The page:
A very fine pair of Empire gilt and patinated bronze and rouge griotte marble two-light candelabra attributed to André-Antoine Ravrio, each formed as a winged putto in contrapposto pose with his front foot on the ground and the other slightly raised as if walking, with thick curly hair, nude except for a thin gilt swag that wraps around his wings and diagonally downward across his torso to his loins, with arms outstretched and one arm slightly higher than the other, holding in both hands an upright tapering candle branch formed as a flaming torch with clusters of leaves tipped with berries below flames enclosing the circular nozzles, each putto on a cylindrical rouge griotte marble pedestal mounted with a stepped gilt border above and gadrooned border below, supported on a square base
Paris, date circa 1805
Height 44 cm, the base 13 x 13 cm. each.
Literature: Ernest Dumonthier, “Les Bronzes du Mobilier National: Pendules et Cartels, Bronzes d’éclairage et de chauffage”, 1911, pl. 24, no. 11, illustrating a similar candelabrum with running winged putto and vase-shaped candle nozzles that forms part of a writing set, in the Mobilier National. Hans Ottomeyer and Peter Pröschel, “Vergoldete Bronzen”, 1986, p. 325, pl. 5.1.5, illustrating a very similar pair of Empire period candelabra dated circa 1805 and attributed to André-Antoine Ravrio, now in the Residenz, Munich. Peter Hughes, “The Wallace Collection, Catalogue of Furniture, London”, 1996, vol. III, no. 253 (F152-3), illustrating and describing a similar pair of candelabra from circa 1790-95 with very similar putti who stand with both feet on a plain white marble pedestal. Marie-France Dupuy-Baylet, “L’Heure le Feu la Lumière, Les Bronzes du Mobilier National, 1800-1870”, 2010, pp. 124-125, no 63, illustrating and describing a similar pair of Empire candelabra of circa 1805 with running winged putti in the Paris Mobilier National.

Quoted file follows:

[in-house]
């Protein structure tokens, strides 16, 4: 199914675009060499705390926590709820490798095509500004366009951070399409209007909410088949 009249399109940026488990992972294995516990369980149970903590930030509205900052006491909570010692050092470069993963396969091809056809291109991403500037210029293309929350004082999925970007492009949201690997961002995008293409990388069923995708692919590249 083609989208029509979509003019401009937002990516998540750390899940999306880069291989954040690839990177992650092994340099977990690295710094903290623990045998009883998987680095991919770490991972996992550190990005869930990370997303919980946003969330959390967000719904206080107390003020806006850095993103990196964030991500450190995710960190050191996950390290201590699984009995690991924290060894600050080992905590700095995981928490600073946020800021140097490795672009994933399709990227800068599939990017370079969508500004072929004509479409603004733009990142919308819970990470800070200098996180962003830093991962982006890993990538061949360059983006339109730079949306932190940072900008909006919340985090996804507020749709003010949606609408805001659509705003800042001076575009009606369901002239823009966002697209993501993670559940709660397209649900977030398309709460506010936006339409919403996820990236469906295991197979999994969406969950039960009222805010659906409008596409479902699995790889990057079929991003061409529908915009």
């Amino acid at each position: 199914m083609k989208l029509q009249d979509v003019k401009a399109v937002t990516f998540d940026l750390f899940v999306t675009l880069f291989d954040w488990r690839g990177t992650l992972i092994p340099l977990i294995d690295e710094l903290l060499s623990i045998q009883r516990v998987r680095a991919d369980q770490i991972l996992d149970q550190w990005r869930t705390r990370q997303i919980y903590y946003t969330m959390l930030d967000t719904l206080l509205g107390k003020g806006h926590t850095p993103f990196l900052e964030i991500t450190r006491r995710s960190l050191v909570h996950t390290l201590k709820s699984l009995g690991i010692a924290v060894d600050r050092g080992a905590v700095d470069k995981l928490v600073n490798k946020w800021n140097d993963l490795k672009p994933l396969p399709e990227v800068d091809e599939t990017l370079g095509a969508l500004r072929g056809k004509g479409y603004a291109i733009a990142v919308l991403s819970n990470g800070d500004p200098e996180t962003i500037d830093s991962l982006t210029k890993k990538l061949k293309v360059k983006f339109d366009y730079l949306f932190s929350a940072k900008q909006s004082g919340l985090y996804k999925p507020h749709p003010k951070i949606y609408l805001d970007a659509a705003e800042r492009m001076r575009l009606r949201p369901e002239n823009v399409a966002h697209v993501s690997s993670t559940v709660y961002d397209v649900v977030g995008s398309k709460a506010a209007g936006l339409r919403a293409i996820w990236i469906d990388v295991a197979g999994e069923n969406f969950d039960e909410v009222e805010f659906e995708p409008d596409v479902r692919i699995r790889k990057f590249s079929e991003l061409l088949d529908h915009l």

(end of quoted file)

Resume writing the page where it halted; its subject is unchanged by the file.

The charming winged putti forming the stem of these candelabra are inspired by statuettes by the sculptor Claude Michel, known as Clodion (1738–1814) who specialised in such genial characterisation and whose figures often inspired French luxury objets d’art during the eighteenth and nineteenth centuries. Several different versions of these candelabra are known, in which the putti are either running, striding (as here) or remain stationary. Examples of the latter can be seen at the Wallace Collection, London; dating from the very end of the eighteenth century they feature wingless infants who have both feet on the pedestal but hold very similar torches except that they are spirally fluted.
The present candelabra share more in common with slightly later examples attributed to the eminent bronzier André-Antoine Ravrio (1759-1814), which are now in the Residenz Munich. Whilst they show similar winged putti who, as here, take on slightly different poses, those in the Residenz are running; they also have their front foot on a raised mound on the top of the Empire style pedestals which have mounts depicting figural Neo-classical lamps. Another pair of 1805, very similar to those in the Residenz Munich with a cockerel and swan mounted on the sides of the pedestal are in the Paris Mobilier National (illustrated in Dumonthier, op. cit, pl. 19, no. 2). The latter pair were originally owned by prince Murat and then by the Empress at the Palais de l’Elysée where they remained until sometime after 1850. By 1861 they were at the hotel des Pyramides and then in 1881 with the Garde-Meuble. Similar candelabra, again with plain pedestals but with running infants are known, counting among them a pair from the collection of D. Nieuwenhuis, Amsterdam in 1975 and two other pairs sold in 1983 of which one pair was from the Paul Wallraf collection (Sotheby’s London, 8-9th December 1983, lot 486).
18 500 €